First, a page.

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Michel Aflaq founded Syria’s Baath Party 75 years ago

On April 7, exactly 75 years ago, the Baath Party was founded with an aim to promote pan-Arabism in Syria.  

Michel Aflaq is considered to be the father and founder of the Baath (renaissance) ideology, which emerged as a nationalist reaction to the imperialist order in the Middle East.

Born in Damascus in 1910, Aflaq was a member of an Orthodox Christian family, who were traders by profession. After completing his secondary education in French-language schools in Syria, he studied philosophy at Sorbonne University in Paris between 1929 and 1932, where he was influenced by the ideas of the philosopher Henri-Louis Bergson and became interested in Marxism.

In France, he met Salah al-Din al-Bitar, with whom he would later establish the Baath Movement. After returning to Syria, he taught at schools.

The duo founded the Arab Ihya Movement in 1940. They tried to form a party two years later, but the French mandate, which administered Syria, blocked the move. Following this, they changed the movement’s name to the Arab Baath Movement.

When Zaki al-Arsuzi joined Aflaq and Bitar in 1947, the movement turned into a political party. Around the same time, the party held its first congress, where Aflaq was elected as the party’s spiritual leader and mentor. Al Bitar was elected as its general secretary.

The party’s media organ, the “al-Baath” newspaper, was founded in 1948. Due to the defeat in the 1948 Arab-Israeli war, Aflaq sharply criticised the government of the time and organised protest demonstrations. As a result of these criticisms, he was imprisoned for a time. 

Under Hashim al-Atassi’s rule, Aflaq was sworn in as education minister and remained in the post until December 1949.

In 1951, Adib Shishakli took over the administration in a coup d’etat. When he seized power, he banned the activities of all political parties. Due to the increasing pressures, Aflaq fled to Lebanon with Salah al-Din al-Bitar and mobilised all opposition parties to oust Shishakli.

In 1953, the Arab Socialist Baath Party was formed in Lebanon, and a year later, Shishakli’s rule ended with another coup. Aflaq returned to Syria to participate in new elections, in which the Baath Party won 22 seats in the parliament.

The defeat of the Arab armies in the war with Israel in 1948 increased the anger and intolerance of the people against the mandates and kingdoms. In 1952, the Free Officers Movement led by Gamal Abdel Nasser carried out a coup against King Farouk and seized the government, and then the republican system was declared as the new form of government in the country. Gamal Abdel Nasser became the country’s president in 1954.

In 1958, the United Arab Republic of Syria and Egypt was established, and Gamal Abdel Nasser was appointed as its leader. But in 1963, Baathist officers, who received the support of Aflaq, took over the administration in a coup d’etat. The conflicts between military and civilian Baathists began to come to the fore.

As Aflaq lost his party’s support in 1965, his close associate Al Bitar was appointed as the prime minister in the new administration. During this period, the military and civil conflicts within the party continued to increase. Pro-military Baathists dismissed those close to civilian Baathists, and civilian Baathists returned the favour. In 1966, Baathist officers under the leadership of Hafez al-Assad and Salah Jadid staged a coup again. Many civilian leaders of the party fled the country.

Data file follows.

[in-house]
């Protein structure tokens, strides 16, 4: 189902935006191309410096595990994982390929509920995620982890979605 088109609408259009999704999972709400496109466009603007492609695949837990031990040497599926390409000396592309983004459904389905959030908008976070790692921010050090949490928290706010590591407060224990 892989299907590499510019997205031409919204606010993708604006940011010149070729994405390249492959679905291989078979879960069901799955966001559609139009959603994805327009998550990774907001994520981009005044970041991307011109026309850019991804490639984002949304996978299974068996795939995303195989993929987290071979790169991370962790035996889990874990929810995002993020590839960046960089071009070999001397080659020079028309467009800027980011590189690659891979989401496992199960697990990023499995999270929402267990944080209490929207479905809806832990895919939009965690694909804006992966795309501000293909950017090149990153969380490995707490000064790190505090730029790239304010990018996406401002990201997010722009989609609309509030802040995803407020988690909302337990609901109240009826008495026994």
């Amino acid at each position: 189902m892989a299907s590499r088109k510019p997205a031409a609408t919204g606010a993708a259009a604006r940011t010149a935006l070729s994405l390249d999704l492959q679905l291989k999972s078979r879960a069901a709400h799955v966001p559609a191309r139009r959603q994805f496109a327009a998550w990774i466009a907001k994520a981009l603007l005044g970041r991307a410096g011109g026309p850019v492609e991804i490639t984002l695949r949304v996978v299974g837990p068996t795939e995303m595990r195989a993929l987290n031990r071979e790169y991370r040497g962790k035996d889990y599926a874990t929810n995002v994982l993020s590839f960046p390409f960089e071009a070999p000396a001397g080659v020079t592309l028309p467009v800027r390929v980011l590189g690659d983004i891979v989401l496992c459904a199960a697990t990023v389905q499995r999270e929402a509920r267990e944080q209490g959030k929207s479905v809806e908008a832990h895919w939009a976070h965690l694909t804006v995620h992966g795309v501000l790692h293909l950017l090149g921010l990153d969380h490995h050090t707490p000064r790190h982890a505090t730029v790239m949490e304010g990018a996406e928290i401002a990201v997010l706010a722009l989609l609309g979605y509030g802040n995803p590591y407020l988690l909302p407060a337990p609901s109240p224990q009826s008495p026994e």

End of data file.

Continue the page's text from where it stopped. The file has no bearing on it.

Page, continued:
Aflaq first fled to Beirut with the help of some of his trusted friends in the army, and after a while, he fled from Beirut to Brazil. After the coup in Syria by Assad and Jadid, the Baath Party split in two as the Iraqi and Syrian Baath Parties. Jadid was appointed as the leader of the Syrian Baath Party. Zaki al-Arsuzi was declared as the new mentor of the Baath movement.

However, Iraqi Baathists led by Ahmed Hassan al-Bakr and Saddam Hussein thought of Aflaq as the leader and mentor of the movement. Iraqi Baathists elected Aflaq as the party’s general secretary at the congress held in Beirut in 1968. But several conflicts between Aflaq and Bitar came to light, and their paths diverged after this congress. Bitar declared that he ultimately rejected the Baathist ideology.

Aflaq moved to Baghdad after being elected general secretary at the Beirut Congress. The Iraqi Baathists’ failure to support the Palestine Liberation Organization and Yasser Arafat caused a rift between Aflaq and Iraq’s then Baathist leader, Ahmed Hassan al-Bakr. Aflaq reacted to this situation by leaving Baghdad in 1970 and moved to Beirut. He returned to Iraq before the Lebanese civil war began. After Aflaq and Bitar, Assad and Jadid became the new leaders of Syria. However, the defeat in the Six-Day War caused a rift between Assad and Jadid. On November 13, 1970, Assad staged a coup against Jadid and took the leadership seat. 

After returning to Iraq, Aflaq stayed away from politics but continued as the party’s general secretary. He devoted most of his time to writing books.

He died on June 23, 1989, in Paris. His body was brought from Paris to Baghdad. Saddam Hussein announced that Aflaq had converted to Islam before he died and took the name Ahmed, but the claim is yet to be ascertained. He was buried with Islamic rituals in the mausoleum built by Hussein.

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